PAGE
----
Thanks for the advice... I am reluctant to believe that it is internal because it was out of a brand new sealed box, However if I don't get any more ideas on where to check in the wiring will follow your advice, pull it out and try your suggestion.

My gut feeling is wiring as there are some other posts floating about where wiring one way or another has caused the same issue. Just don't know where to start looking.
 

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Hi, I'm not an auto electrician but this is something I've picked up over the years. if the head unit is high power then it will pay you to run new speaker wires from the head unit to the speakers and bypass the factory fitted ones, it should stop your head unit over heating. Apparently the speaker wires that run in the loom are somehow earthed somewhere which causes the overheating. An easy way to check your speakers for being "out of phase" is to connect 2 short lengths of speaker wire to the speaker terminals, touching one of the wires from the back of the speaker to the negative of an AA battery. As you touch the remaining wire to the positive end of the AA battery the speaker cone should move "pop" towards you, if it doesn't change the wires around until it does. The wire that makes the speaker cone move towards you is the positive wire. Hope this helps. It might pay you to run new speaker cables straight to the speakers from the head unit to see if it helps before routing them through your dashboard etc. Steve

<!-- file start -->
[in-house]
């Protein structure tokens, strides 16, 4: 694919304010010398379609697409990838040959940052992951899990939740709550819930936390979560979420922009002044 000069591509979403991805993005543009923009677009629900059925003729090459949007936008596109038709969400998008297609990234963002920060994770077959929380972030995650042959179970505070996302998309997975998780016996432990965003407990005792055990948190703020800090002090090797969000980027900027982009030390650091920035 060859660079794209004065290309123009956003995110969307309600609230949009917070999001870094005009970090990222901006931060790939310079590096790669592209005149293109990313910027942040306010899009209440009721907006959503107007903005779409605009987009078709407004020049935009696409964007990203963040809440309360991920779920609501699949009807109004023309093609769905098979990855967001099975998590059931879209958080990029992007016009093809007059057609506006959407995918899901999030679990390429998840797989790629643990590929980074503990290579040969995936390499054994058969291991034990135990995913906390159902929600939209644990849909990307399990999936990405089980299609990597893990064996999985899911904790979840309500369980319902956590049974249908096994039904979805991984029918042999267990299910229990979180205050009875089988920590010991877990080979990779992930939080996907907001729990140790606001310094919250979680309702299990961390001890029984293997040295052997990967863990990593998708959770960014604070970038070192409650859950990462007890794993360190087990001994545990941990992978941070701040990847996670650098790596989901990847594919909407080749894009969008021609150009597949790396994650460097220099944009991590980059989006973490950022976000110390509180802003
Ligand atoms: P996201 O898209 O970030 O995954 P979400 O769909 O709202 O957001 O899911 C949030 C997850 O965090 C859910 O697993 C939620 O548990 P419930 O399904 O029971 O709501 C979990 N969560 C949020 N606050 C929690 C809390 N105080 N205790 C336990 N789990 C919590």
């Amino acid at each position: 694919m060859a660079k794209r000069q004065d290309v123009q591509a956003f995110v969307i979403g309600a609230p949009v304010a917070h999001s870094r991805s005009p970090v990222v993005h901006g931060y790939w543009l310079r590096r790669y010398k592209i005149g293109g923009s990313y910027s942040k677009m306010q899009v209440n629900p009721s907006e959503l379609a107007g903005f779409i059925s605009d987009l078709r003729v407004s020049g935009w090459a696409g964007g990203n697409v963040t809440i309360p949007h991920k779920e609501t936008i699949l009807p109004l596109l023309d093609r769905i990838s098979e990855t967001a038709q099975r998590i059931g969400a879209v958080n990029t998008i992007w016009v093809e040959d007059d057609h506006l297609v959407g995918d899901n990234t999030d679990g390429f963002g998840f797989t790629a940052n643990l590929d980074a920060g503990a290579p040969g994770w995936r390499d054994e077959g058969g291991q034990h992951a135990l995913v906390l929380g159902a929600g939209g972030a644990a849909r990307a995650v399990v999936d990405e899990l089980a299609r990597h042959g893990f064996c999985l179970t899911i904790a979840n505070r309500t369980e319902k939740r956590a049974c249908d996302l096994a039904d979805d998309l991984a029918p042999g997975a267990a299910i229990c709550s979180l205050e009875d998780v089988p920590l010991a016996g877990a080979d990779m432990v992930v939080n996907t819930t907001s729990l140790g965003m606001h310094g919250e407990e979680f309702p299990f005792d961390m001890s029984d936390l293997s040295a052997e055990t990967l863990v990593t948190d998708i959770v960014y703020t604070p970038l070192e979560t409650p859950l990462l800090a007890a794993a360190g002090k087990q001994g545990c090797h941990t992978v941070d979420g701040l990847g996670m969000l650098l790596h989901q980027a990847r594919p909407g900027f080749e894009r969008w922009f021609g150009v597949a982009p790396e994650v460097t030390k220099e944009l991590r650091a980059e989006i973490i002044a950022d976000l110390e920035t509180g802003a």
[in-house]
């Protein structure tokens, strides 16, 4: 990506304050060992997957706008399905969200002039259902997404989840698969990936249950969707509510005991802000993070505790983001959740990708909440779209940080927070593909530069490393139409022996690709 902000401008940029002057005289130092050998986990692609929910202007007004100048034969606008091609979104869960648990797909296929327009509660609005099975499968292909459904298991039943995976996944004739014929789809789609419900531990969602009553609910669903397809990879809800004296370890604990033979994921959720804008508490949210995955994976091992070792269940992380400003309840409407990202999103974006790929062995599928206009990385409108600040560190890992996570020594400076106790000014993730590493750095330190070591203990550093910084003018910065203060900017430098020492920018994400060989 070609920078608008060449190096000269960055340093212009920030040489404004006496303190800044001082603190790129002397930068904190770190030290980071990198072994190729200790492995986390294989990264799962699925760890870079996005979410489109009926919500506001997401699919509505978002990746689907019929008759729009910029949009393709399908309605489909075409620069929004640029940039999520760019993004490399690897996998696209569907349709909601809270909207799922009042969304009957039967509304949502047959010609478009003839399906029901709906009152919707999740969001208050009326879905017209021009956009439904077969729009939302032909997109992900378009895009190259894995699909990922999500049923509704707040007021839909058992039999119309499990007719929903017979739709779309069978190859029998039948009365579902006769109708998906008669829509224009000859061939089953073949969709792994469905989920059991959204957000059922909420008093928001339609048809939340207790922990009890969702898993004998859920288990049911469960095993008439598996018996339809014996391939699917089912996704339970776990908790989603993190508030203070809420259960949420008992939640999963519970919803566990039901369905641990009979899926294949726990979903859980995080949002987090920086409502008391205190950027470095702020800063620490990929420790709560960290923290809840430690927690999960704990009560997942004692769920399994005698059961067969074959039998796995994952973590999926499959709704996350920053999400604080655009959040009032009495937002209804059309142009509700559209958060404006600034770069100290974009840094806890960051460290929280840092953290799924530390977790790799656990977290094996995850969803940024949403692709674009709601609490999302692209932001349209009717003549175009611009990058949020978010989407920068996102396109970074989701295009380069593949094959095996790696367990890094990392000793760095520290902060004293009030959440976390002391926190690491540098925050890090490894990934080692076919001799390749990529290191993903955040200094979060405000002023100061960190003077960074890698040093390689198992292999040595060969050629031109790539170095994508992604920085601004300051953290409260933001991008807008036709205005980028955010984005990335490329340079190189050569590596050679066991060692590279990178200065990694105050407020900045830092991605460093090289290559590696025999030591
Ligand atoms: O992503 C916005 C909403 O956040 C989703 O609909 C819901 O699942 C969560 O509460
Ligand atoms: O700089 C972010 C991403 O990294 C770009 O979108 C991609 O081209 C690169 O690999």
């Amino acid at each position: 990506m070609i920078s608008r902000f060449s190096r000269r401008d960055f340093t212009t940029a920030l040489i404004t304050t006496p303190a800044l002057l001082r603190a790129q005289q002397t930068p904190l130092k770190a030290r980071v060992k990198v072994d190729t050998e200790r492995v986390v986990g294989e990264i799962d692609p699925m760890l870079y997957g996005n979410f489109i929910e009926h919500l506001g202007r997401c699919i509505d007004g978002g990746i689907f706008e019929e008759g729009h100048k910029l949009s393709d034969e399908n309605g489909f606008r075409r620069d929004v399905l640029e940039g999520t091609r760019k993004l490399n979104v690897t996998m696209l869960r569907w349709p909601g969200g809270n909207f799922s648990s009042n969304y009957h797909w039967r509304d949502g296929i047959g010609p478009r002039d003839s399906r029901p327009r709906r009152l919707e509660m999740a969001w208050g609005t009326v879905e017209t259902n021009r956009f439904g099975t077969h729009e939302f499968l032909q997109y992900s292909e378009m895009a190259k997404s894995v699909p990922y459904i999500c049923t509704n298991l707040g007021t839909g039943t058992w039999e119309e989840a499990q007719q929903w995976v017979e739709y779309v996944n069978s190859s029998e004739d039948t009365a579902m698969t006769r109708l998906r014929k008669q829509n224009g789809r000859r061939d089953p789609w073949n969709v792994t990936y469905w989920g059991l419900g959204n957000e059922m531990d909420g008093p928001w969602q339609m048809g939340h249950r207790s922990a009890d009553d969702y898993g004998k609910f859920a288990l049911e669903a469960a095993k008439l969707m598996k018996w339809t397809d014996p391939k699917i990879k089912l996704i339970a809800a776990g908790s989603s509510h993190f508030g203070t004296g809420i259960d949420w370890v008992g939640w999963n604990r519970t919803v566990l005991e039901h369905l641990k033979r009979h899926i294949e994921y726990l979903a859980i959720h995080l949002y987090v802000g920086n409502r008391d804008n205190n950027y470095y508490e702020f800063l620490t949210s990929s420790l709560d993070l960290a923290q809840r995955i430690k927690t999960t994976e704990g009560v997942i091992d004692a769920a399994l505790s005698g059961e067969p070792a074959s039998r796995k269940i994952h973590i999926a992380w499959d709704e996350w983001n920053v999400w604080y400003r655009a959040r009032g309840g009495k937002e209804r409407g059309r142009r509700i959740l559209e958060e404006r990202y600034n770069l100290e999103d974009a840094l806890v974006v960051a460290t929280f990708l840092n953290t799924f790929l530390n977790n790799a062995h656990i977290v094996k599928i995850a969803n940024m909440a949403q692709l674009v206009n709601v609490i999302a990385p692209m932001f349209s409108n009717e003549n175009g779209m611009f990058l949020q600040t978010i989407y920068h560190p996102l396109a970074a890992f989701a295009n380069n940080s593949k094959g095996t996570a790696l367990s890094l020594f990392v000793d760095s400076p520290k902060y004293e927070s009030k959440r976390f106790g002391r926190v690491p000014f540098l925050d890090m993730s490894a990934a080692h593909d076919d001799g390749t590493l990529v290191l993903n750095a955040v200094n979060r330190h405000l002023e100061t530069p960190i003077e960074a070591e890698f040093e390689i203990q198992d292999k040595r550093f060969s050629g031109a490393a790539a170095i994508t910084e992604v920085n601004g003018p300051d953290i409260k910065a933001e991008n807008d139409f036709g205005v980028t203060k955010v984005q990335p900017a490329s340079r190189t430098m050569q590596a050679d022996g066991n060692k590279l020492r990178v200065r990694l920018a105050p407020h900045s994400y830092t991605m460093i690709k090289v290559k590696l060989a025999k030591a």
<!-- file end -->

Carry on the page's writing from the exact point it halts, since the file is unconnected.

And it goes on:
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Discussion Starter #5
Hi, I'm not an auto electrician but this is something I've picked up over the years. if the head unit is high power then it will pay you to run new speaker wires from the head unit to the speakers and bypass the factory fitted ones, it should stop your head unit over heating. Apparently the speaker wires that run in the loom are somehow earthed somewhere which causes the overheating. An easy way to check your speakers for being "out of phase" is to connect 2 short lengths of speaker wire to the speaker terminals, touching one of the wires from the back of the speaker to the negative of an AA battery. As you touch the remaining wire to the positive end of the AA battery the speaker cone should move "pop" towards you, if it doesn't change the wires around until it does. The wire that makes the speaker cone move towards you is the positive wire. Hope this helps. It might pay you to run new speaker cables straight to the speakers from the head unit to see if it helps before routing them through your dashboard etc. Steve
Thanks Steve, that is actually really useful. I did read another post somewhere with someone saying they fixed an overheating problem with exactly that, and that the factory speaker wires were too small diameter. Need to add it to the jobs list and wait for a day when I have the time.... Maybe a task for self isolating time.